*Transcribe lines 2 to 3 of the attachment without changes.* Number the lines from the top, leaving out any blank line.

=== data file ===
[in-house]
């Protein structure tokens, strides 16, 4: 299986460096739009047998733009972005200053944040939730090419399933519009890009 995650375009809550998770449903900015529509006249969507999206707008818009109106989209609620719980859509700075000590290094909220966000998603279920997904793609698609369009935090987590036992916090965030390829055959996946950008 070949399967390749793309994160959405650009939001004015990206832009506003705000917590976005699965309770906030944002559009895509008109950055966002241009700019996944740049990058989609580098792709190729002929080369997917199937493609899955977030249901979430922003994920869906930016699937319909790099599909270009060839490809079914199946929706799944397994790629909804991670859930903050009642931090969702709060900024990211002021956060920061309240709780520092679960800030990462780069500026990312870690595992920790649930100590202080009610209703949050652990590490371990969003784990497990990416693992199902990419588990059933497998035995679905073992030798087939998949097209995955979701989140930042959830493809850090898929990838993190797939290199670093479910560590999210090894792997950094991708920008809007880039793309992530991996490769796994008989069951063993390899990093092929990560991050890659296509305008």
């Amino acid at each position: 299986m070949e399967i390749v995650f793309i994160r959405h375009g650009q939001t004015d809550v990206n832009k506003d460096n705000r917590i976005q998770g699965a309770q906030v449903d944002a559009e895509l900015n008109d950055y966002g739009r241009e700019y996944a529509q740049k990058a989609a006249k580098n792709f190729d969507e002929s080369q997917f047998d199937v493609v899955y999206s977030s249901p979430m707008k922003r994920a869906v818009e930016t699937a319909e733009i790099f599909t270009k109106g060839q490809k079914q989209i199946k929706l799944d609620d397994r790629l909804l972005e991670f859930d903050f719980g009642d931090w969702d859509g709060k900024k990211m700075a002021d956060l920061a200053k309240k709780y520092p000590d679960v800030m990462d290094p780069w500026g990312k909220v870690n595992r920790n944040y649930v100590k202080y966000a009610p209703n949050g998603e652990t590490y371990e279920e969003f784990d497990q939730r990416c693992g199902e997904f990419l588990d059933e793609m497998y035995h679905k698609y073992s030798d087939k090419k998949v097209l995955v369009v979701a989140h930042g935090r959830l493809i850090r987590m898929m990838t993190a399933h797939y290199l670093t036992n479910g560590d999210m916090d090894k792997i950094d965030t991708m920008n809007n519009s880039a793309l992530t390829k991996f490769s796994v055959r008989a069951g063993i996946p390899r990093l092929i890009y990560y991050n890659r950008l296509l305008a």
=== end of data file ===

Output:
């Protein structure tokens, strides 16, 4: 299986460096739009047998733009972005200053944040939730090419399933519009890009 995650375009809550998770449903900015529509006249969507999206707008818009109106989209609620719980859509700075000590290094909220966000998603279920997904793609698609369009935090987590036992916090965030390829055959996946950008 070949399967390749793309994160959405650009939001004015990206832009506003705000917590976005699965309770906030944002559009895509008109950055966002241009700019996944740049990058989609580098792709190729002929080369997917199937493609899955977030249901979430922003994920869906930016699937319909790099599909270009060839490809079914199946929706799944397994790629909804991670859930903050009642931090969702709060900024990211002021956060920061309240709780520092679960800030990462780069500026990312870690595992920790649930100590202080009610209703949050652990590490371990969003784990497990990416693992199902990419588990059933497998035995679905073992030798087939998949097209995955979701989140930042959830493809850090898929990838993190797939290199670093479910560590999210090894792997950094991708920008809007880039793309992530991996490769796994008989069951063993390899990093092929990560991050890659296509305008």
């Amino acid at each position: 299986m070949e399967i390749v995650f793309i994160r959405h375009g650009q939001t004015d809550v990206n832009k506003d460096n705000r917590i976005q998770g699965a309770q906030v449903d944002a559009e895509l900015n008109d950055y966002g739009r241009e700019y996944a529509q740049k990058a989609a006249k580098n792709f190729d969507e002929s080369q997917f047998d199937v493609v899955y999206s977030s249901p979430m707008k922003r994920a869906v818009e930016t699937a319909e733009i790099f599909t270009k109106g060839q490809k079914q989209i199946k929706l799944d609620d397994r790629l909804l972005e991670f859930d903050f719980g009642d931090w969702d859509g709060k900024k990211m700075a002021d956060l920061a200053k309240k709780y520092p000590d679960v800030m990462d290094p780069w500026g990312k909220v870690n595992r920790n944040y649930v100590k202080y966000a009610p209703n949050g998603e652990t590490y371990e279920e969003f784990d497990q939730r990416c693992g199902e997904f990419l588990d059933e793609m497998y035995h679905k698609y073992s030798d087939k090419k998949v097209l995955v369009v979701a989140h930042g935090r959830l493809i850090r987590m898929m990838t993190a399933h797939y290199l670093t036992n479910g560590d999210m916090d090894k792997i950094d965030t991708m920008n809007n519009s880039a793309l992530t390829k991996f490769s796994v055959r008989a069951g063993i996946p390899r990093l092929i890009y990560y991050n890659r950008l296509l305008a």